At ground level is the old Court House, a futuristic LRT station with a connection to Holt Renfew, a water feature and the grassland gardens that is home to the Joe Fafard’s eight stampeding horses titled “Do Re Me Fa Sol La Si Do” On the north side of the Court House building is Joanne Schachtel’s artwork/bench titled “Buffalo Trail;” this piece was in the park before the parkade was created and the judges demanded it be incorporate into the new park. When the judges talk, everyone listens.

Hotchkiss Gardens located in the middle of downtown Calgary. 

Hotchkiss Gardens is a popular lunch spot. 

Joanne Schachtel’s artwork/bench titled “Buffalo Trail" is meant to double as a bench for people to sit on.  Unfortunately it is often in the shadow of the Courthouse building, which makes it less popular as a place to sit.  

Haultain School Park

The Haultain School Park is a hidden gem in Calgary’s park system.  It includes the 1894 Haultain School (now home to Parks Foundation of Calgary) was Calgary’s first school. The park also includes tennis courts, a playing field and a busy children’s playground. 

When the twin Union Square condos (on 1st Street at 13th Ave SW) were proposed the developer worked a deal with the city to gain access rights build a parkade underneath the eastern half of the park for residents.  The money was used to upgrade the park for the entire community’s use.  The current residents pay a fee to the city each year for leasing the land rights.

Temporary Public Spaces

In addition to these permanent parks, there are two other parkades that have attractive public spaces at ground level.  There is a lovely plaza on the northwest corner of 7th Ave and 2nd St SW that is has been waiting since 1982 for the second tower of the First Canada Centre to be built. Each year the plaza is decorated with lovely grasses and flowers that make for a lovely outdoor lunch spot.

More recently, the site of the York Hotel, 7th Ave and Centre St. S, which was suppose to have a small office building as part of The Bow tower development has been converted into a temporary plaza.  Designed by Sturgess Architect, the plaza is constructed primarily of wood, to look like a huge deck, with benches and planters for trees and grasses designed specifically for the plaza and manufactured local.  All of the materials are recyclable. 

It could easily be another 25+ years before we see an office building on either site, in the meantime downtown Calgary has two public space to enjoy. 

A view of the First Canada Centre plaza from the +15 bridge over 7th Avenue.  In the summer, there are lots of planting creating a cheerful and colourful place to sit in the sun at noon hour. 

The flower boxes are actually support beams for the unbuilt office tower, they create wonderful private spaces to to sit and read or have a chat with a friend or colleague. 

York Hotel Plaza is a perfect spot to see tow of Calgary's iconic pieces of architecture and art - The Bow Tower and Wonderland sculpture. 

Like Poppy Plaza, it looks very inviting to skateboards, too bad it couldn't accommodate them as it would create some animation of the space, every time I pass by there is never anyone there.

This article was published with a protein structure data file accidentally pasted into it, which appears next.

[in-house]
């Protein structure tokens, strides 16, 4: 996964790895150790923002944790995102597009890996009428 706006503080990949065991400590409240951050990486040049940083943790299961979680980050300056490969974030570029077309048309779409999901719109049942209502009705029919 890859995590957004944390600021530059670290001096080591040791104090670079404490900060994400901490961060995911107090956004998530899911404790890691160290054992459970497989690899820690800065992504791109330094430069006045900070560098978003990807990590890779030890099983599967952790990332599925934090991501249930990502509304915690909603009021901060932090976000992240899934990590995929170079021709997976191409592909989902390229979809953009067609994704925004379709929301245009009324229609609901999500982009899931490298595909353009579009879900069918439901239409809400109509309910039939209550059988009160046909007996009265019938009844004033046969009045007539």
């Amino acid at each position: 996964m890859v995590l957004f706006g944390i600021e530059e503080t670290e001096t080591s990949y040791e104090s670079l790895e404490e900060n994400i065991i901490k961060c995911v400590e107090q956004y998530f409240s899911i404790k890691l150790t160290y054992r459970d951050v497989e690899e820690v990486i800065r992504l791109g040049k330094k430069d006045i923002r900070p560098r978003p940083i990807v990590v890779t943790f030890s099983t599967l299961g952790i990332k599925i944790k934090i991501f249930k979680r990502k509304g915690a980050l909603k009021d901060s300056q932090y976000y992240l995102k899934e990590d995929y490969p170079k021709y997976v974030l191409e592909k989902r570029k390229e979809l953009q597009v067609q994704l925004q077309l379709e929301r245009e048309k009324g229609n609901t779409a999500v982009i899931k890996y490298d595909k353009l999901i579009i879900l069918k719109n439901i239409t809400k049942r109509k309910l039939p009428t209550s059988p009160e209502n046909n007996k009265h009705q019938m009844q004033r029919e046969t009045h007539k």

The York Hotel plaza fence decorative elements were inspired by the designs on the Art Deco York Hotel. 

Detail of York Hotel's decorative elements. (photo credit: Canadian Architectural Archives) 

Last Word

So the when it comes to creating public space in downtown Calgary, we can thank the City, the developers and designers who have sometimes willingly, sometimes reluctantly and sometimes creatively put the PARK in Calgary PARKades.

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Calgary is at a crossroads – do we want more or do we want better public spaces?

It seems everyone I talk to these days, wants another park or an upgrade in their community.  I was surprised recently when Calgary Herald columnist and fiscal conservative Mike Milke in his March 19th column recommended the City of Calgary use the $86 million surplus from 2015 as seed money to create a major park along the Bow River west of Shaw Millennium Park in future new downtown community called West Village.

Do we need more parks?

The west end of downtown already has Shaw Millennium Park, as well as Pumphouse Park and the Bow River Pathway that goes all the way to Edworthy Park.  Along the way you pass through the 40-acre Lawrey Gardens and Douglas Fir Trail. 

One could also question if there really is a need for more parks anywhere in Calgary, the American National Recreation and Parks Association recommend that a city should have 10 acres of parks for every 1,000 people.  At present, Calgary has 5,200 parks totalling 25,000 acres, which for a population of 1,200,000, means we have 20 acres/1,000 citizens or twice the recommended amount (City of Calgary website).

When it comes to parks, more is not always better. In fact, less could be more - fewer parks mean more money to spend on maintenance and renovation of existing parks, making them healthier, more beautiful and more attractive.  Fewer parks mean more money for equipment in the parks, better pathways and more plantings.  Fewer parks mean more people using the same parks, which would increasing social interaction with neighbours and help make our parks safer. 

Sure there are some communities that have more and some less park space, but there is hardly a shortage of parks in our city.

Lawrey Gardens along the south shore of the Bow River between Crowhchild Trail and Edworthy Park. 

Calgary boast one of the largest urban pathways networks in the world. 

Edworthy Park is just one of over 5,000 parks in Calgary.